He folded the menu and let it fall with a slap onto the table. They had moved seats twice. Once to sit in the shade, and then again because she had not visibly appreciated his opinion on “the shade”. “So,” he said, “tell me about this meaningful work of yours.”
She cleared her throat and told him of her latest campaign. She talked about a small village in Africa where children walked for miles along dangerous roads to drag water from a well. But her voice sounded staid; the glorious campaign, pedestrian.
He looked at his watch and then waved the menu into the middle distance. A waitress approached, smiling tightly. She was pretty and his attempts to flirt with her were met with a brutal indifference. After she’d gone, he commented on the size of her hips. She thought how hard it must be for him, to be unseen by the young women whose attention he so craved.
He spoke of a business venture which involved buying derelict houses in places he wouldn’t dream of living. He mentioned an ex-wife. She imagined a husky-voiced country girl with a ponytail and matted mascara. He must have loved her. He must have, at least once in his life, held himself up to the light.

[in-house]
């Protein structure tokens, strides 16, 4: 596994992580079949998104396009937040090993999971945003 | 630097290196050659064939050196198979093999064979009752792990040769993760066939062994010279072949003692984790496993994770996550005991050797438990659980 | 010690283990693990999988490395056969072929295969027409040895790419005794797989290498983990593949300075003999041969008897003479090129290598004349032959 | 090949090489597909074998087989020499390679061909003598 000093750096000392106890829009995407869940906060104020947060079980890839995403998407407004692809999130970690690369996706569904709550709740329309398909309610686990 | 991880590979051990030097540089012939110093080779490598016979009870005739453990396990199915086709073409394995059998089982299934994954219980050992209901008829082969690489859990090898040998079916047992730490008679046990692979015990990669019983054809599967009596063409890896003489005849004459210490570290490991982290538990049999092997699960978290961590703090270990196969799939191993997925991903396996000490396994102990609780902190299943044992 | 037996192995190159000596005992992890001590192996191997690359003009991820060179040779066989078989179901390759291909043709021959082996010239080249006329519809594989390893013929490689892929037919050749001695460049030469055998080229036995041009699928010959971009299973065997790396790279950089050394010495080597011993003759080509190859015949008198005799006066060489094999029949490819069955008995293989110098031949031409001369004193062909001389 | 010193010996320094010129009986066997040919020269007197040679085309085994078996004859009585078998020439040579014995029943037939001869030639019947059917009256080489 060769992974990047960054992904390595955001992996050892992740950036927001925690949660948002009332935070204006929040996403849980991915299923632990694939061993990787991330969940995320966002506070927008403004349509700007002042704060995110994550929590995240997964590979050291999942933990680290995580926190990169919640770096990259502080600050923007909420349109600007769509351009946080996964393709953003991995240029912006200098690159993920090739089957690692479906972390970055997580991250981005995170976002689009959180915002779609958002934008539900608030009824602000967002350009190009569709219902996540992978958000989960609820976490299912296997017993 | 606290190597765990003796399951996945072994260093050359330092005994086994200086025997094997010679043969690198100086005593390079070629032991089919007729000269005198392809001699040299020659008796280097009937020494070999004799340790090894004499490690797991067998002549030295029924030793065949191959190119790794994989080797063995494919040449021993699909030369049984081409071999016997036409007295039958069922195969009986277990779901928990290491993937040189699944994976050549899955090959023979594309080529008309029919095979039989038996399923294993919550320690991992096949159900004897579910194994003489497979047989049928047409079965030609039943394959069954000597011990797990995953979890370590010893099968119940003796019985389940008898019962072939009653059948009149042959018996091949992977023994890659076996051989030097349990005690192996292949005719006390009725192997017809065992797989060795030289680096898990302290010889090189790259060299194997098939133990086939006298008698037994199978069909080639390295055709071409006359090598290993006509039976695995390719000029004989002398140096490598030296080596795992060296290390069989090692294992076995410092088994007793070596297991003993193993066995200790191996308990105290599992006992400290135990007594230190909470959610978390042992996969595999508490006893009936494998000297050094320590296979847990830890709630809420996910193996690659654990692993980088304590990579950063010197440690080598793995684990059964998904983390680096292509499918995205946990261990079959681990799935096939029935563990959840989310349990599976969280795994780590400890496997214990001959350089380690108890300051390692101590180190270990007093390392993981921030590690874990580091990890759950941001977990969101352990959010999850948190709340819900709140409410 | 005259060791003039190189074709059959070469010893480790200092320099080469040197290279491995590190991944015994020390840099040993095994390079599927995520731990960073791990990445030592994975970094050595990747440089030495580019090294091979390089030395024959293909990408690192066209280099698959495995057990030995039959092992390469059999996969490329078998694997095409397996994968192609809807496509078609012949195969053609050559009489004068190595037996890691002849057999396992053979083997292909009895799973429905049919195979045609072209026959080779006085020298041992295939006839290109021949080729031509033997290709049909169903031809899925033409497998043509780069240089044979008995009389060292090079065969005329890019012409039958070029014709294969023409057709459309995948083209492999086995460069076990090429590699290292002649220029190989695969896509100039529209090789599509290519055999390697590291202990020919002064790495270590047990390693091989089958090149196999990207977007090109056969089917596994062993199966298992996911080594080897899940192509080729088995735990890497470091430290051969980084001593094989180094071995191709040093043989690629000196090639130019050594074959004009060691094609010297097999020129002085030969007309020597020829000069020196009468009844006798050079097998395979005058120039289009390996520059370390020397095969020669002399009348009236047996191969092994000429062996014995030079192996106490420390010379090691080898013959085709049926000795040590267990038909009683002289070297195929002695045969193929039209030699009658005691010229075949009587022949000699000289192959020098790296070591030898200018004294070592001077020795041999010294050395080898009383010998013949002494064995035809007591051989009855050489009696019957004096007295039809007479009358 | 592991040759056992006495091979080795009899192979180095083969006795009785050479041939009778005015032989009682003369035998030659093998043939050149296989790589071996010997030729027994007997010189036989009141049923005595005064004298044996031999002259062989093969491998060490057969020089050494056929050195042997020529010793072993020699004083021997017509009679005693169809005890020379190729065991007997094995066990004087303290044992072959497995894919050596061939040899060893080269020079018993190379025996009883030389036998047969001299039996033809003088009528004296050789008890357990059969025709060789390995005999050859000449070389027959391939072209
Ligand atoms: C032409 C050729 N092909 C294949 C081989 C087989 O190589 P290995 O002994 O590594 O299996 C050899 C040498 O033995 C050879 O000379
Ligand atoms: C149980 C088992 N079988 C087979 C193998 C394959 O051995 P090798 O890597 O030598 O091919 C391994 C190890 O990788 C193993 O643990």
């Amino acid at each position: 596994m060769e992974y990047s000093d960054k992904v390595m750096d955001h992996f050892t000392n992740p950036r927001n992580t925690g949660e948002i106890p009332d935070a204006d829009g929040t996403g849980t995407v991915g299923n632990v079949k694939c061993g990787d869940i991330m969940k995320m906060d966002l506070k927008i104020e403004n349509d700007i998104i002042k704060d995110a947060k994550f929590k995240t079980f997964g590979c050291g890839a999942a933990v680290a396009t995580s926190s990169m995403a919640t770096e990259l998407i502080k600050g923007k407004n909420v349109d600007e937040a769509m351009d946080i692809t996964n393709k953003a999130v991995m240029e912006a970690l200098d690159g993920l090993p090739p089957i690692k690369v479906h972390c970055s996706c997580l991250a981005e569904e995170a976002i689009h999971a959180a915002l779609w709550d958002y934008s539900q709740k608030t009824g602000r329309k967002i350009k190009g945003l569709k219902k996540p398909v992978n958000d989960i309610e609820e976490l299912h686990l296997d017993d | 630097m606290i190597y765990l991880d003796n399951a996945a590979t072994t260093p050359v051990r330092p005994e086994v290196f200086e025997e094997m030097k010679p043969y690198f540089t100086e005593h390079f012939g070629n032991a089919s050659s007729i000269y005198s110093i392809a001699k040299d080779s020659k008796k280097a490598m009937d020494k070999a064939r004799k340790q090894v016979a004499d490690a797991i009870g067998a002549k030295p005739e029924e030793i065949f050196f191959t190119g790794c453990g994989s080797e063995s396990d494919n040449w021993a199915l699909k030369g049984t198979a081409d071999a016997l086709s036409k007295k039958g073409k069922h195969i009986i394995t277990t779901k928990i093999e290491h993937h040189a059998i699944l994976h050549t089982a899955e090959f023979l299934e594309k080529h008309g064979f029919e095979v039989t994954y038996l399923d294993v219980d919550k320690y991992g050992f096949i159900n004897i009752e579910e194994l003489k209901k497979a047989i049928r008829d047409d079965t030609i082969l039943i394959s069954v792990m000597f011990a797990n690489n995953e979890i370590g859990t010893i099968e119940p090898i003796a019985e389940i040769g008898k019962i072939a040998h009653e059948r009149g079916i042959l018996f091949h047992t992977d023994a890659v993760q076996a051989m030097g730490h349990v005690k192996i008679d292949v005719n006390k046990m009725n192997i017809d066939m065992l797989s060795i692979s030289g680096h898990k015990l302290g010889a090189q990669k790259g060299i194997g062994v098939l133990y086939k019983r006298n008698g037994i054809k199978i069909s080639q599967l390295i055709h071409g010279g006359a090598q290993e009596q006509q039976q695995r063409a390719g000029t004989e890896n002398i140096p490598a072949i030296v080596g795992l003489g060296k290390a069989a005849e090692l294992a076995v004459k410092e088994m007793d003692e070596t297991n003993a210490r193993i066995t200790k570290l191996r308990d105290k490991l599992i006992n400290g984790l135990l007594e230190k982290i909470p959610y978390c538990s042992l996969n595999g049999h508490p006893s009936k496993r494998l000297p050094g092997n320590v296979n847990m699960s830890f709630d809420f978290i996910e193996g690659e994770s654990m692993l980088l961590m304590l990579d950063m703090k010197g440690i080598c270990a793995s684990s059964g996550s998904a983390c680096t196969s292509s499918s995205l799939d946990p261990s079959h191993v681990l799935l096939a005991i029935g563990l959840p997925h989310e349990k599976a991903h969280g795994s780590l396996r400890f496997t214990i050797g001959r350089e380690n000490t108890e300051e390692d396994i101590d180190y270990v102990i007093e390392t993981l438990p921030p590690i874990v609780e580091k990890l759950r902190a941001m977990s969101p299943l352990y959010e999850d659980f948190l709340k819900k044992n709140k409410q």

He looked at her. Not as a whole but as a collection of parts. She watched him study the lines around her eyes; the descent of her jawline. Then he asked her age. After she told him, he said this:
“If I were you, I wouldn’t wait too long before sleeping with me.”
She looked down at her coffee, a broken rainbow sheen floated on its surface.
When she looked up he was smiling as if having delivered a punchline. In his face she caught a glimpse of the boy he had once been. She saw them walking in woodlands; unwrapping presents on Christmas morning. She remembered the softness of covers warmed by another; the small universe of intimacy. His eyes were brightened, and a pink flush had awoken in his cheeks.
On the way back to his hotel she held his hand.